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Principles in Perspective: A Review of “The Last Lecture”

Principles in Perspective: A Review of “The Last Lecture”

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    The Last Lecture is a book based on an internet sensation, the “Last Lecture” given by computer scientist Randy Pausch at Carnegie-Mellon University.  Pausch died tragically of pancreatic cancer in 2008; the principles he discusses in his last lecture (and in a companion lecture on time management, both of which are available on the internet) take on a whole new meaning in light of the fact that they were given by a man who was face-to-face with his own mortality.

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    The Last Lecture
      The Last Lecture

      The book has much to recommend it to the reader of Lifehack.  Pausch was the consummate go-getter who inherited from his parents a drive to go out and get the answers to questions rather than to simply ask questions (p. 22).  He inherited from his youth football coach a reverence for fundamentals and execution, without which “the fancy stuff is not going to work” (p. 36).  Pausch highlights this by asking whether self-esteem is something that can be given, as many educational theorists argue, or whether it is something that is developed by developing the ability to do things that one previously couldn’t do.

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      Pausch illustrates the principles he lays out with examples from his academic career.  He encouraged students to listen to those who would criticize them because this meant that they actually cared about their performance (pp. 36-37).  He mentions a meeting with William Shatner and holds up hiss earnest attitude and desire to learn about virtual reality as a quality that would be admirable in any graduate student (p. 45).  He discusses the power of framing in light of Disney employees who, when asked when the park closes, would reply that “the park is open until 8:00” (p. 62, emphasis added).

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      Among Pausch’s theme is his point that people are more important than things (pp. 69-70).  For the Pausch family, cars were never a status symbol but were instead means of getting from one place to another.  This point resonates with me in light of a recent addition to our family (our son, Jacob, was born at the end of July).  Life is too short and family and friends are too precious to worry about whether a car, couch, or carpet will survive if something is spilled on it.  Pausch didn’t sweat small details and uses a story about his wife crashing one of their cars into another to argue that “not everything needs to be fixed” (p. 87).  Particularly after it was discovered that his cancer was terminal, he and his wife had to learn that small things, like clothes left on the floor, don’t matter in the grand scheme of things.

      The book is strongest when it moves to practical application.  As a professor myself, I found that much of what Pausch had to say about organization, teaching, and disposition resonated with me.  In discussing his educational philosophy, he argued that “educators best serve students by helping them be more self-reflective” (p. 112).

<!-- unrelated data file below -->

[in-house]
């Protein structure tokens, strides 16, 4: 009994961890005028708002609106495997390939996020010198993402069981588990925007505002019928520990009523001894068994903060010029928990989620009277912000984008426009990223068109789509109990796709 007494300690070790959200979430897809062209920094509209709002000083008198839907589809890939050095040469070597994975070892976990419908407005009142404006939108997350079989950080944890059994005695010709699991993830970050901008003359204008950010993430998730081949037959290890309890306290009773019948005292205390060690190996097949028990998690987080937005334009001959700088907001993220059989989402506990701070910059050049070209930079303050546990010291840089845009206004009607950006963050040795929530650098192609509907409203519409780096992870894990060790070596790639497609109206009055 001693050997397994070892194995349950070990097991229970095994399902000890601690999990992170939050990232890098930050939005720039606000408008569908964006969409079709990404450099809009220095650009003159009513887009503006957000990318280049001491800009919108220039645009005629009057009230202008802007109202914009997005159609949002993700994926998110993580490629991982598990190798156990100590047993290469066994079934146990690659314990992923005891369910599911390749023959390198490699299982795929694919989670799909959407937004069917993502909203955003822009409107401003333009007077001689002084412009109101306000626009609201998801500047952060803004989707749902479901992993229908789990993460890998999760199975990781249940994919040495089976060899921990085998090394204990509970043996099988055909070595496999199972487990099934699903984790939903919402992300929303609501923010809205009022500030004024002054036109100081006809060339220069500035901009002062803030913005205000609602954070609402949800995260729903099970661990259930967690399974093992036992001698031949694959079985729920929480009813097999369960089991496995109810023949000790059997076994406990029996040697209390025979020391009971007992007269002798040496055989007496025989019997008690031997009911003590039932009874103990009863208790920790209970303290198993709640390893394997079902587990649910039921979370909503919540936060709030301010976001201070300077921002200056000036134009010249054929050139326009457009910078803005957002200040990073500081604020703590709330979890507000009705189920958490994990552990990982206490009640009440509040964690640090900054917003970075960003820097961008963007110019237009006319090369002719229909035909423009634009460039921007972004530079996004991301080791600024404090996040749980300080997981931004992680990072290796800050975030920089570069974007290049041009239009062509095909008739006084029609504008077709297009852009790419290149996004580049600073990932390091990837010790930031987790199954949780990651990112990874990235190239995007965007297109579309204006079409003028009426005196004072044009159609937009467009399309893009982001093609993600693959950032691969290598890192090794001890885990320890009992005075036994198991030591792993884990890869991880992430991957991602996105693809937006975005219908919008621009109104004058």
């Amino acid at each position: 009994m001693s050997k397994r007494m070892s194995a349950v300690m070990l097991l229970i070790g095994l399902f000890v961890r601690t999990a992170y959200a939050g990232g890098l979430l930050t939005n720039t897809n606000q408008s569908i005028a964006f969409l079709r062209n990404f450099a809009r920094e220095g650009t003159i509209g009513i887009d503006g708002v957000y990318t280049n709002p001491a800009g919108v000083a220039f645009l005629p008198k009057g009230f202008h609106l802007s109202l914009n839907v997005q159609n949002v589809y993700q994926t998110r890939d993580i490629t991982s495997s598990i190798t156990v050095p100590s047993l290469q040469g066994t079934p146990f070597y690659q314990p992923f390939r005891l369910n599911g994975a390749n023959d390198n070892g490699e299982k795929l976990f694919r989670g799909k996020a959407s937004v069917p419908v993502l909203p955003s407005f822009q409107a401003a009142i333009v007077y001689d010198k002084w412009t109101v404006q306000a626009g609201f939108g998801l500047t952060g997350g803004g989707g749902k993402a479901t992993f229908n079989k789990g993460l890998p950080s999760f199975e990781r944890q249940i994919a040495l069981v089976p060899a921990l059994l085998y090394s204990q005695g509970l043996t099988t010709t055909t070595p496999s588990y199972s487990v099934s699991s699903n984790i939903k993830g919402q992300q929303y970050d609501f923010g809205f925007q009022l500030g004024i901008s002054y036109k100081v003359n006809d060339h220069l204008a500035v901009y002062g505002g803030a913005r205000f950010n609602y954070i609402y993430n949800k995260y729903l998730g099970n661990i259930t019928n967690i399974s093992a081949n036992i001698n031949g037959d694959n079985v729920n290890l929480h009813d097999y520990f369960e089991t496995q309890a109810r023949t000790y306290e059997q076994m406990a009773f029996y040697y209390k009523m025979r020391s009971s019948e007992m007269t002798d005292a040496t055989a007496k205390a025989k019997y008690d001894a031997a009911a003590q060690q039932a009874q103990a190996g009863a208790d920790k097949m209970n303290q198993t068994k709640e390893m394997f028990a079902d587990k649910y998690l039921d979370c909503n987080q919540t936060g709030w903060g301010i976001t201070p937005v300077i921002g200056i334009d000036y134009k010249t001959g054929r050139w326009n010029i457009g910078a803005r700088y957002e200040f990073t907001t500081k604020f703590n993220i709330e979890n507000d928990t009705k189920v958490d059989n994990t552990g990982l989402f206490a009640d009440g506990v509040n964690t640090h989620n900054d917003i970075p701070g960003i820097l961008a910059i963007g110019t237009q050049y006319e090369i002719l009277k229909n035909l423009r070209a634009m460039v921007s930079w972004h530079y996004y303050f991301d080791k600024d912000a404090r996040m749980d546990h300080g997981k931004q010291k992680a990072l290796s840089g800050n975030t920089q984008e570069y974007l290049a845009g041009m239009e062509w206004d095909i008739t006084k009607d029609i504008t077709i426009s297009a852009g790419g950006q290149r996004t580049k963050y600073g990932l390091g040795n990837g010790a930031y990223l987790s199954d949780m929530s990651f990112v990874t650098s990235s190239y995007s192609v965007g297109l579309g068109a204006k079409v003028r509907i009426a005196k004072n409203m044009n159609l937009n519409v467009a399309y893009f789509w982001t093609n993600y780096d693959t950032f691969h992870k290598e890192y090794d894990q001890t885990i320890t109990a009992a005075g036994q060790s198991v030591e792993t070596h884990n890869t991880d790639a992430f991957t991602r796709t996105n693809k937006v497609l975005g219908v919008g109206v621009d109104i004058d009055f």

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      Through the second half of the book he offers a number of pithy expressions, some recycled and some original, that illustrate important principles about how to actually live.  Chapter 29 is titled “Earnest is Better Than Hip.”  On page 134 he reproduces advice from his parents, who said that “you buy new clothes when your old clothes wear out.”  A chapter beginning on page 138 exhorts us: “Don’t Complain, Just Work Harder” because “complaining does not work as a strategy” (p. 139).  He encourages people to discount what people say and pay attention to what they do.  He leaves us with sound advice about apologies (p. 161), honesty (pp. 163-164), and humility (pp. 168-170).

      I found an anecdote about treating symptoms rather than disease quite compelling (pp. 139-140).  Pausch tells us about a girl he knew who tried to deal with her financial problems through Tuesday night yoga.  Pausch pointed out to her that if she worked evenings and gave up yoga, she would be able to pay off her debts within a few months.  She did so, and I presume she was able to enjoy her yoga on a whole new level after her debts had been paid off.

      The Last Lecture is a quick, easy read that has much to recommend it to anyone and everyone interested in improving their performance.  The tragic context in which the book was written makes it all the more poignant.  Randy Pausch is no longer with us, but his legacy will live on in The Last Lecture.

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      Last Updated on March 13, 2019

      How to Get out of a Rut: 12 Useful Ways to Get Unstuck

      How to Get out of a Rut: 12 Useful Ways to Get Unstuck

      Have you gotten into a rut before? Or are you in a rut right now?

      You know you’re in a rut when you run out of ideas and inspiration. I personally see a rut as a productivity vacuum. It might very well be a reason why you aren’t getting results. Even as you spend more time on your work, you can’t seem to get anything constructive done. While I’m normally productive, I get into occasional ruts (especially when I’ve been working back-to-back without rest). During those times, I can spend an entire day in front of the computer and get nothing done. It can be quite frustrating.